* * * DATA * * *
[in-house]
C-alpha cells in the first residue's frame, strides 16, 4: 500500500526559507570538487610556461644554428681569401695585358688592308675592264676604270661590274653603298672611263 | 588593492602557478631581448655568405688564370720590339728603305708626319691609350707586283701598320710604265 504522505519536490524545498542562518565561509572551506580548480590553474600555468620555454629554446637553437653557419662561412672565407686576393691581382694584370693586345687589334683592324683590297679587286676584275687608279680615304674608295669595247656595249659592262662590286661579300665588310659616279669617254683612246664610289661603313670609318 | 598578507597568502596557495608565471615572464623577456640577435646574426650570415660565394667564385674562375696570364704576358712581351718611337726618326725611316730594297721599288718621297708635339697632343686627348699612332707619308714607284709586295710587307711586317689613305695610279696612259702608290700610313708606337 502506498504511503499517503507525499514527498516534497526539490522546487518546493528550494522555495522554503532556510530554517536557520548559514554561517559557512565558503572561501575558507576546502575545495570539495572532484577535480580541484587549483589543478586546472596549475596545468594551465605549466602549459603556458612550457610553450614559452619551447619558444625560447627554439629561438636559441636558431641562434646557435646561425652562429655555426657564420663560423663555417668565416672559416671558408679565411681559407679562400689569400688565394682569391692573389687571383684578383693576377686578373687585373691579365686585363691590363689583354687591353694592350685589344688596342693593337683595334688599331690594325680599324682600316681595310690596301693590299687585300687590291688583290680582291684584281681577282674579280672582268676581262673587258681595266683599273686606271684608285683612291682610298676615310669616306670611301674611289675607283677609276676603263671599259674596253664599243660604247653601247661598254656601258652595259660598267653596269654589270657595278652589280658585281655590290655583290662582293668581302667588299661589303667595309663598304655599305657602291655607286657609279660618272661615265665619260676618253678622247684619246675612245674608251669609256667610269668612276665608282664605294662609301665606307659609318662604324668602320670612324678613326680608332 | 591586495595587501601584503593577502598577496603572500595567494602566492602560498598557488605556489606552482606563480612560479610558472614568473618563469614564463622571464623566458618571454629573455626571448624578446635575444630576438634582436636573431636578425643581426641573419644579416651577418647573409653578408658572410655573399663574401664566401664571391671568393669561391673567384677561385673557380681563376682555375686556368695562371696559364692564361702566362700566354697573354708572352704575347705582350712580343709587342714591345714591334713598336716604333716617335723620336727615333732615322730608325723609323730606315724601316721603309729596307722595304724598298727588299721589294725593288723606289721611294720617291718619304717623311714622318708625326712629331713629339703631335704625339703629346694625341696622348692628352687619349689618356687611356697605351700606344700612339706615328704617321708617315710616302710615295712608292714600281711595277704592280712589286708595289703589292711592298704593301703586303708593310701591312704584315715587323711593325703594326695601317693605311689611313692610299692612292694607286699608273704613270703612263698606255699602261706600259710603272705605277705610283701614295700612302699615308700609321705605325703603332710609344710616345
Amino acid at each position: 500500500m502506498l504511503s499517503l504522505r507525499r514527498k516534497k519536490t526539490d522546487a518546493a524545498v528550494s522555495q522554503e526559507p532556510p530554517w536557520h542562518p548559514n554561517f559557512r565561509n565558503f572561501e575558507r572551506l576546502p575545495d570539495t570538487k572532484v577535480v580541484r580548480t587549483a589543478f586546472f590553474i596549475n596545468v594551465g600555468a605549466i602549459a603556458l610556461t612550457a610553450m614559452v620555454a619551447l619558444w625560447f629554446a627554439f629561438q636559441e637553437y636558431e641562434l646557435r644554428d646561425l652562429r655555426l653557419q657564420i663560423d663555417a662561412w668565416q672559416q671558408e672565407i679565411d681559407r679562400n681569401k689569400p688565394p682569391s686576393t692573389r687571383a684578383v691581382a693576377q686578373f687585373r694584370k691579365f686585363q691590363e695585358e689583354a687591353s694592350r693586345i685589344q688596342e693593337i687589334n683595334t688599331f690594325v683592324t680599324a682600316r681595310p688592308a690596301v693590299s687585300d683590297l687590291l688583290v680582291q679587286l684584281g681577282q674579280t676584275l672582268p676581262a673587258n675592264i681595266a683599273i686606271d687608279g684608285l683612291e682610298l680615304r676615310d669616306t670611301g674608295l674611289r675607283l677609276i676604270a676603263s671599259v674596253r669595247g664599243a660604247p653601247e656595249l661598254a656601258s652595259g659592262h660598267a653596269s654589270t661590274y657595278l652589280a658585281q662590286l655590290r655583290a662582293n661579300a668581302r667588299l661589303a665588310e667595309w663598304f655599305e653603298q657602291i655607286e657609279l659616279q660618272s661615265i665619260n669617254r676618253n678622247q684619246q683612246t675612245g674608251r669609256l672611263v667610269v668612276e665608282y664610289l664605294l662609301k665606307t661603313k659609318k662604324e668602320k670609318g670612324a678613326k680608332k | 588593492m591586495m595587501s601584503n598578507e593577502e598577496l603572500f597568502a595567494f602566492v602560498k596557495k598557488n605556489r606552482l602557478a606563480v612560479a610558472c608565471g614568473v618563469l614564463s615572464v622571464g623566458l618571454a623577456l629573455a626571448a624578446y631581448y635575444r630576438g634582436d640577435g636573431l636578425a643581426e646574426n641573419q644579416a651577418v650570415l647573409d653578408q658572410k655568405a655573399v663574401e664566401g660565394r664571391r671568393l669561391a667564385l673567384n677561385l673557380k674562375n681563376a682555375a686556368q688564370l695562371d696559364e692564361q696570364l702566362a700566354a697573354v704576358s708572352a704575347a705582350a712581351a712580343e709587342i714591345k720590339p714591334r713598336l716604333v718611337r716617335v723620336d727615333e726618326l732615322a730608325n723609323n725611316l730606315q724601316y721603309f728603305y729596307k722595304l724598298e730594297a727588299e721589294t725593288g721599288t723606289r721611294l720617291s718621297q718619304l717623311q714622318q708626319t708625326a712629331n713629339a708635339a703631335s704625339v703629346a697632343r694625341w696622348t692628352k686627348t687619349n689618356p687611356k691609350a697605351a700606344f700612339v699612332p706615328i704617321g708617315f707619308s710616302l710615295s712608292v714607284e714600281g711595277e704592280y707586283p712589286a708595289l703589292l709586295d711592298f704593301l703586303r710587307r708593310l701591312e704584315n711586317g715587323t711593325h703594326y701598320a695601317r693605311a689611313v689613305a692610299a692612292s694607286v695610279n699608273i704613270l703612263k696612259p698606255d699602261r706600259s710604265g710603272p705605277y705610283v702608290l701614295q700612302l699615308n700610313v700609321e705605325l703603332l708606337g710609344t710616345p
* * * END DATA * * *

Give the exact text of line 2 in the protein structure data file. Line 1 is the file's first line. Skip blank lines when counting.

C-alpha cells in the first residue's frame, strides 16, 4: 500500500526559507570538487610556461644554428681569401695585358688592308675592264676604270661590274653603298672611263 | 588593492602557478631581448655568405688564370720590339728603305708626319691609350707586283701598320710604265 504522505519536490524545498542562518565561509572551506580548480590553474600555468620555454629554446637553437653557419662561412672565407686576393691581382694584370693586345687589334683592324683590297679587286676584275687608279680615304674608295669595247656595249659592262662590286661579300665588310659616279669617254683612246664610289661603313670609318 | 598578507597568502596557495608565471615572464623577456640577435646574426650570415660565394667564385674562375696570364704576358712581351718611337726618326725611316730594297721599288718621297708635339697632343686627348699612332707619308714607284709586295710587307711586317689613305695610279696612259702608290700610313708606337 502506498504511503499517503507525499514527498516534497526539490522546487518546493528550494522555495522554503532556510530554517536557520548559514554561517559557512565558503572561501575558507576546502575545495570539495572532484577535480580541484587549483589543478586546472596549475596545468594551465605549466602549459603556458612550457610553450614559452619551447619558444625560447627554439629561438636559441636558431641562434646557435646561425652562429655555426657564420663560423663555417668565416672559416671558408679565411681559407679562400689569400688565394682569391692573389687571383684578383693576377686578373687585373691579365686585363691590363689583354687591353694592350685589344688596342693593337683595334688599331690594325680599324682600316681595310690596301693590299687585300687590291688583290680582291684584281681577282674579280672582268676581262673587258681595266683599273686606271684608285683612291682610298676615310669616306670611301674611289675607283677609276676603263671599259674596253664599243660604247653601247661598254656601258652595259660598267653596269654589270657595278652589280658585281655590290655583290662582293668581302667588299661589303667595309663598304655599305657602291655607286657609279660618272661615265665619260676618253678622247684619246675612245674608251669609256667610269668612276665608282664605294662609301665606307659609318662604324668602320670612324678613326680608332 | 591586495595587501601584503593577502598577496603572500595567494602566492602560498598557488605556489606552482606563480612560479610558472614568473618563469614564463622571464623566458618571454629573455626571448624578446635575444630576438634582436636573431636578425643581426641573419644579416651577418647573409653578408658572410655573399663574401664566401664571391671568393669561391673567384677561385673557380681563376682555375686556368695562371696559364692564361702566362700566354697573354708572352704575347705582350712580343709587342714591345714591334713598336716604333716617335723620336727615333732615322730608325723609323730606315724601316721603309729596307722595304724598298727588299721589294725593288723606289721611294720617291718619304717623311714622318708625326712629331713629339703631335704625339703629346694625341696622348692628352687619349689618356687611356697605351700606344700612339706615328704617321708617315710616302710615295712608292714600281711595277704592280712589286708595289703589292711592298704593301703586303708593310701591312704584315715587323711593325703594326695601317693605311689611313692610299692612292694607286699608273704613270703612263698606255699602261706600259710603272705605277705610283701614295700612302699615308700609321705605325703603332710609344710616345